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Negative growth responses to temperature of sympatric species converge under warming conditions on the southeastern Tibetan Plateau

  • Qiqi Du
  • Sergio Rossi
  • Xiaoming Lu
  • Yafeng Wang
  • Haifeng Zhu
  • Eryuan LiangEmail author
  • J. Julio Camarero
Original Article
  • 86 Downloads

Abstract

Key message

Warming-induced drought stress leads to convergent and negative growth responses to temperature between sympatric tree species, implying an increasing interspecific competition for soil moisture.

Abstract

In mixed forests, sympatric tree species avoid competition by partitioning their niches according to available environment resources. We raise the hypothesis that climate warming leads to a convergence in growth responses to climate, thus increasing the competition among sympatric species in drought-prone forests. In this study, we selected a mixed forest located at ca. 3600 m a.s.l in the Baima Snow Mountains, an inner dry valley of the southeastern Tibetan Plateau. We measured width of the tree rings produced during 1910–2016 in 60 trees belonging to three sympatric species: Abies georgei, Picea likiangensis, and Betula delavayi. We analyzed the changes in radial growth and their responses to climate. We detected shifts in the responses to climate after the 1990s. The radial growth of all species was positively correlated with precipitation from 1964 to 1990, but negatively correlated with March–June temperature from 1991 to 2016. Compared to the period 1964–1990, convergent and negative growth responses to warmer temperatures in the period 1991–2016 probably reflect less available soil moisture for growing in this mixed forest. We conclude that climate warming will affect the niches of sympatric species in mixed forests subjected to seasonal drought, thus increasing competition and altering structure and composition of the stands in dry regions.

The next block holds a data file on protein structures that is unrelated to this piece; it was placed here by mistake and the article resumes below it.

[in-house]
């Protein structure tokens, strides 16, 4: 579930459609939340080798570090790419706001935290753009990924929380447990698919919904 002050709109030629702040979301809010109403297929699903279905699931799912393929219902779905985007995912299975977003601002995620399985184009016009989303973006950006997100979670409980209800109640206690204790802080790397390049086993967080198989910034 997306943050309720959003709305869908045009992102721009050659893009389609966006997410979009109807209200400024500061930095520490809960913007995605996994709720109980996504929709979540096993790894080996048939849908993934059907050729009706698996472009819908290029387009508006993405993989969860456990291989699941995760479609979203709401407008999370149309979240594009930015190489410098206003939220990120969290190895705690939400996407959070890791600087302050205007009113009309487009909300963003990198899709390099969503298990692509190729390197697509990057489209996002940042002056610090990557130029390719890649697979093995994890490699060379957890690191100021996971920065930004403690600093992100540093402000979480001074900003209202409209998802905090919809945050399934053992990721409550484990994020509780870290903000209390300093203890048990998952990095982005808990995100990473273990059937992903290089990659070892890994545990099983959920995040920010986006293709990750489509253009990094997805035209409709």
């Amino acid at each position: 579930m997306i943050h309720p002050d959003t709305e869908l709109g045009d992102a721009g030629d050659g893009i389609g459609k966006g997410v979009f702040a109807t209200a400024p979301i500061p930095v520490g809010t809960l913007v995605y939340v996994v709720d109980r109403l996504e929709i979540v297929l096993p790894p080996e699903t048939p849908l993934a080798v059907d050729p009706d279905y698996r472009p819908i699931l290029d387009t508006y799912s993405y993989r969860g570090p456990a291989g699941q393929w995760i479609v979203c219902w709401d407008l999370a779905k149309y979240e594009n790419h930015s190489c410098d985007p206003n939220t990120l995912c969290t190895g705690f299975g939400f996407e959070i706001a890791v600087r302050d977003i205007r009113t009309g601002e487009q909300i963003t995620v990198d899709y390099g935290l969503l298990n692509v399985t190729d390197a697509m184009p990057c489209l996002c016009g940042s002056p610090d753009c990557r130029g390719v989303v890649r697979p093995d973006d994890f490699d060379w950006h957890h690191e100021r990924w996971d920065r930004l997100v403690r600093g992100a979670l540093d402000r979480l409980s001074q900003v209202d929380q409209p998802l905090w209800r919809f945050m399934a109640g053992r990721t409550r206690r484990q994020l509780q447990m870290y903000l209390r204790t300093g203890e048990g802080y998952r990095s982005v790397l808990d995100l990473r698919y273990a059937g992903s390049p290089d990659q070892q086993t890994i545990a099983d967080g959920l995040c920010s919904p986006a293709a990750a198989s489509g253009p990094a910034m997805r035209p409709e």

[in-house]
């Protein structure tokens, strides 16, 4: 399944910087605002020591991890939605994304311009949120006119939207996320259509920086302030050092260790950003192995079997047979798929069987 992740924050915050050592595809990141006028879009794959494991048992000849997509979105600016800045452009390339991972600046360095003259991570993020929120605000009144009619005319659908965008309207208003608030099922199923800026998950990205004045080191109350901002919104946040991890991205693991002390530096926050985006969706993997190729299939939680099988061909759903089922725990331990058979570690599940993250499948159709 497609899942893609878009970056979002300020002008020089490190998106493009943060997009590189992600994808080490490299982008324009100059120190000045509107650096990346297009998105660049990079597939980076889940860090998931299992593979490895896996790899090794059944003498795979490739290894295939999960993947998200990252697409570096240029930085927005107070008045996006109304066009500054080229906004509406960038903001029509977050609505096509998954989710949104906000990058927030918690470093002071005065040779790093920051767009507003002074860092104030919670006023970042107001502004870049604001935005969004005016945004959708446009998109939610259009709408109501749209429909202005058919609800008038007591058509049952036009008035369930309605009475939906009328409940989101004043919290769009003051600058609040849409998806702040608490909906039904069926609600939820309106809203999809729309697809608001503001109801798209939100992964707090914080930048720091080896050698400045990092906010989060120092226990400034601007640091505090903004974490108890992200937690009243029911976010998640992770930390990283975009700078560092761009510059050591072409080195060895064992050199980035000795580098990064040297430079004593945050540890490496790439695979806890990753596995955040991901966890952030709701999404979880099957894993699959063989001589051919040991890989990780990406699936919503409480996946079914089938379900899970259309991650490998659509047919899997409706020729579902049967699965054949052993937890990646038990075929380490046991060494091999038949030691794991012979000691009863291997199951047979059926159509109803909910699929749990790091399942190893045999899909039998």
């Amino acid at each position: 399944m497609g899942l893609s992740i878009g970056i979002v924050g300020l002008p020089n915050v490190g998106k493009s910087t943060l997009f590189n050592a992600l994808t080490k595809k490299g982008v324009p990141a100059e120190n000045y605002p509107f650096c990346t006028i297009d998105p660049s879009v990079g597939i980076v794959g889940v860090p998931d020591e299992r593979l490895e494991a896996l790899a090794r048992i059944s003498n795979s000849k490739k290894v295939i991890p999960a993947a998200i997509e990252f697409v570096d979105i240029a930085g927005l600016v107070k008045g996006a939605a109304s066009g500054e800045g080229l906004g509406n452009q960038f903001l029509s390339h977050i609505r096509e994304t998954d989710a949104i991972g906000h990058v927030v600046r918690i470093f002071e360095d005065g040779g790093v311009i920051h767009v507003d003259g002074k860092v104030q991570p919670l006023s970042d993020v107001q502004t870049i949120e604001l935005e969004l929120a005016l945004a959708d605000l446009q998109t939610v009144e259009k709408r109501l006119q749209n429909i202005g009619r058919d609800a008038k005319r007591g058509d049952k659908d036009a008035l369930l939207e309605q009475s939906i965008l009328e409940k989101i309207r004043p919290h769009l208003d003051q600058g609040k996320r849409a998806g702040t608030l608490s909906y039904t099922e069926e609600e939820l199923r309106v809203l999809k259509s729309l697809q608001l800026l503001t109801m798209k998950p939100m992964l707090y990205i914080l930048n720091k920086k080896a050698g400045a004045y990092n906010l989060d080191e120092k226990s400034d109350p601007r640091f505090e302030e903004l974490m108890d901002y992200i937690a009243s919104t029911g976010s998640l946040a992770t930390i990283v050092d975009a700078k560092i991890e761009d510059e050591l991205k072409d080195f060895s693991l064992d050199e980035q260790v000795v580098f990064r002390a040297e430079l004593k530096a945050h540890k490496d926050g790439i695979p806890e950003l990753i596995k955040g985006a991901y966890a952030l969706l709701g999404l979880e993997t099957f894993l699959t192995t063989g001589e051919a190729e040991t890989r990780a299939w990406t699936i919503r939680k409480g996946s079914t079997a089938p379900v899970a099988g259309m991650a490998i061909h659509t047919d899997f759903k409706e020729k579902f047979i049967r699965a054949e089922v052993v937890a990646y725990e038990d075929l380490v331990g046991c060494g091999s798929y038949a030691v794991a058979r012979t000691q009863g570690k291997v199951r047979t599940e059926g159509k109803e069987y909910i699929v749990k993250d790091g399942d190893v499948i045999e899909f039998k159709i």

Keywords

Tree rings Mixed forests Growth convergence Climate warming Inner dry valley Tibetan Plateau 

Notes

Acknowledgements

This work was supported by the National Natural Science Foundation of China (41661144040), the Strategic Priority Research Program of Chinese Academy of Sciences (XDA20050101), and Youth Innovation Promotion Association of Chinese Academy of Sciences.

Compliance with ethical standards

Conflict of interest

The authors declare that they have no conflict of interest.

Supplementary material

468_2019_1924_MOESM1_ESM.docx (799 kb)
Supplementary material 1 (DOCX 798 kb)

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Copyright information

© Springer-Verlag GmbH Germany, part of Springer Nature 2019

Authors and Affiliations

  1. 1.Key Laboratory of Alpine EcologyInstitute of Tibetan Plateau Research, Chinese Academy of SciencesBeijingChina
  2. 2.University of Chinese Academy of SciencesBeijingChina
  3. 3.Departement des Sciences Fundamentals, Laboratoirs d’Ecologie VegetaleUniversity of Quebec in ChicoutimiChicoutimiCanada
  4. 4.Key Laboratory of Vegetation Restoration and Management of Degraded Ecosystems, Guangdong Provincial Key Laboratory of Applied BotanySouth China Botanical Garden, Chinese Academy of SciencesGuangzhouChina
  5. 5.College of Biology and the EnvironmentNanjing Forestry UniversityNanjingChina
  6. 6.CAS Center for Excellence in Tibetan Plateau Earth SciencesChinese Academy of SciencesBeijingChina
  7. 7.Instituto Pirenaico de Ecología (IPE-CSIC)ZaragossaSpain

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